As my dear Granny used to say: “A little of what you fancy does you good”. I say enjoy a moderate indulgence of darker chocolate — anything above 65% cacao — and reap the benefits of this much-loved treat. When eaten in the right quantity it can actually be considered a health food.

“Chocolate comes from cocoa, which is a tree. That makes it a plant… so chocolate is a salad.”

For more skincare tips, check out my other blogs on Medium, call us at Skinsense Wellness at (323) 653–4701 or visit our website. We offer a virtual consultation, in-salon treatments, and home service facials to our valued clients.

“I guess chemistry is just another word for love.” — Scott Thompson

Do you remember in 7th grade science where we would test vinegar and milk with a litmus paper and the paper would turn light pink or purple? Depending on the color that the paper turned that was it’s pH value. That’s how we first learned about the pH scale — the acidity and alkalinity of substances. We learned too how all these different acids and alkalines work together in our environment as well as our bodies to keep things running smoothly. Well, it’s the same thing with skin. That’s why it is not unusual to talk about the pH level of a skincare product.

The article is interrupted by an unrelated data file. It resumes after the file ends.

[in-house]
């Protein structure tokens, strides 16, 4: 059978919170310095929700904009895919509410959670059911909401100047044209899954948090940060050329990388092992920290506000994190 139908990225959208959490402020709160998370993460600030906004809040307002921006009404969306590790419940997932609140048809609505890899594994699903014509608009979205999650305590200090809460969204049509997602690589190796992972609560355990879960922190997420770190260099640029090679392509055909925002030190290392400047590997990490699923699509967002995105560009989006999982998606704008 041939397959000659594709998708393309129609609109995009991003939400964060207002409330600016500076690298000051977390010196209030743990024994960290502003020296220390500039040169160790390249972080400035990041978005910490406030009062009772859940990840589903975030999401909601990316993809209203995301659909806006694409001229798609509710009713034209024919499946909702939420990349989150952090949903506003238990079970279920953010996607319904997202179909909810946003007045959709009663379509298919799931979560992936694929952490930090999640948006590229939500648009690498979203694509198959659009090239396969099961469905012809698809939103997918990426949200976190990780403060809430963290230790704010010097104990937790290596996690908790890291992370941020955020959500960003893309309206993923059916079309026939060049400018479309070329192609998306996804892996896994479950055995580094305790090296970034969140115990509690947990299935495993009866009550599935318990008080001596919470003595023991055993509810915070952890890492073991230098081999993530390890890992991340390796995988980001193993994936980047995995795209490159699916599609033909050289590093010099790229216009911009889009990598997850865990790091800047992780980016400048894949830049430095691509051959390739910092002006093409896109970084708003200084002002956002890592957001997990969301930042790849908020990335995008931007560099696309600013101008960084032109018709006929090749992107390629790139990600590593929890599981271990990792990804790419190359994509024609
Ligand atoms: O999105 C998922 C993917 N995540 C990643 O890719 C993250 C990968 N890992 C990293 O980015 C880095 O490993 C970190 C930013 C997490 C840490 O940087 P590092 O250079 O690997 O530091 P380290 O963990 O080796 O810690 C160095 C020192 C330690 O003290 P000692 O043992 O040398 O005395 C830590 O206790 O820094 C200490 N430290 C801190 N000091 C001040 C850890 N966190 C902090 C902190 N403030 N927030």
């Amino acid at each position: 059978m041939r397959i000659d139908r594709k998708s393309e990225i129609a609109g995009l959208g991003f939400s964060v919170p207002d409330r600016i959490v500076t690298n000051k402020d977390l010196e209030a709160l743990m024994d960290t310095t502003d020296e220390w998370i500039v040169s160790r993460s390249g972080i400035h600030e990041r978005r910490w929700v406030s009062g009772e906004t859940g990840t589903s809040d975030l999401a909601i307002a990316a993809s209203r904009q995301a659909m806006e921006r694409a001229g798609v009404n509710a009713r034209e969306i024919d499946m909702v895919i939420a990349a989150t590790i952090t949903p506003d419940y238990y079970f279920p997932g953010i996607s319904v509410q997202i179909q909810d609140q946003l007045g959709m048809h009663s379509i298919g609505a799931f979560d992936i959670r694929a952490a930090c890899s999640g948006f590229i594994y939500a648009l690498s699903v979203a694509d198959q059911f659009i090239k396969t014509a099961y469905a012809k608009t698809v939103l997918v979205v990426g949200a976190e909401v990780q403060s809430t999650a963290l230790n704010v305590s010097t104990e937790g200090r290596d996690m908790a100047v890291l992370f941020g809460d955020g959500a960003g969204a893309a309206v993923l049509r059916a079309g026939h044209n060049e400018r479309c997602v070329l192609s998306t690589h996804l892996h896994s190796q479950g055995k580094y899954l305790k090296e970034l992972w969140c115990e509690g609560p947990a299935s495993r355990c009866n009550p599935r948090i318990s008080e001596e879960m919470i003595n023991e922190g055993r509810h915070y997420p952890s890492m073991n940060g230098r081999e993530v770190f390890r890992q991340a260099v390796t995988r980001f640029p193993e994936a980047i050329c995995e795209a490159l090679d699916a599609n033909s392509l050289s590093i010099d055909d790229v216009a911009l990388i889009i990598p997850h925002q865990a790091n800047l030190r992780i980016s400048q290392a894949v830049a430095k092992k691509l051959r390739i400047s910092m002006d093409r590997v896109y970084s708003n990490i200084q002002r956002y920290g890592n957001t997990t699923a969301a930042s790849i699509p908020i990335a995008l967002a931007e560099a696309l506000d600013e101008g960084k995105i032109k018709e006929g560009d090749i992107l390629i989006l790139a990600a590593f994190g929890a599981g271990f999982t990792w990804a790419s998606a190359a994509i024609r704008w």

The letters pH stand for potential hydrogen, as hydrogen is the element that controls the levels of either alkalinity or acidity in a formulation. Acidic products range from 0–6.9 and are often used to exfoliate or peel the skin; alkaline products range from 7.1–14 and can be used in cleansers or to neutralize acidity. Very often moisturizers are formulated to be neutral (a pH of 7) to bring the skin back into balance. Too much acid or alkalinity is irritating for the skin, so the pH is always carefully calibrated.

The optimal pH value of skin on most of our face and body lies between 4.7 and 5.75. As mentioned above a pH of 7 (that of pure water) is considered neutral. Anything below that is acidic and above it alkaline, so skin’s natural pH is mildly acidic. Skin maintains its barrier best around 5.5 — slightly acidic. At the ideal pH (5.5), the skin is able to maintain a good barrier (the acid mantle) and, together with natural oils, moisturizers and bacteria, function as a true protective defense organ.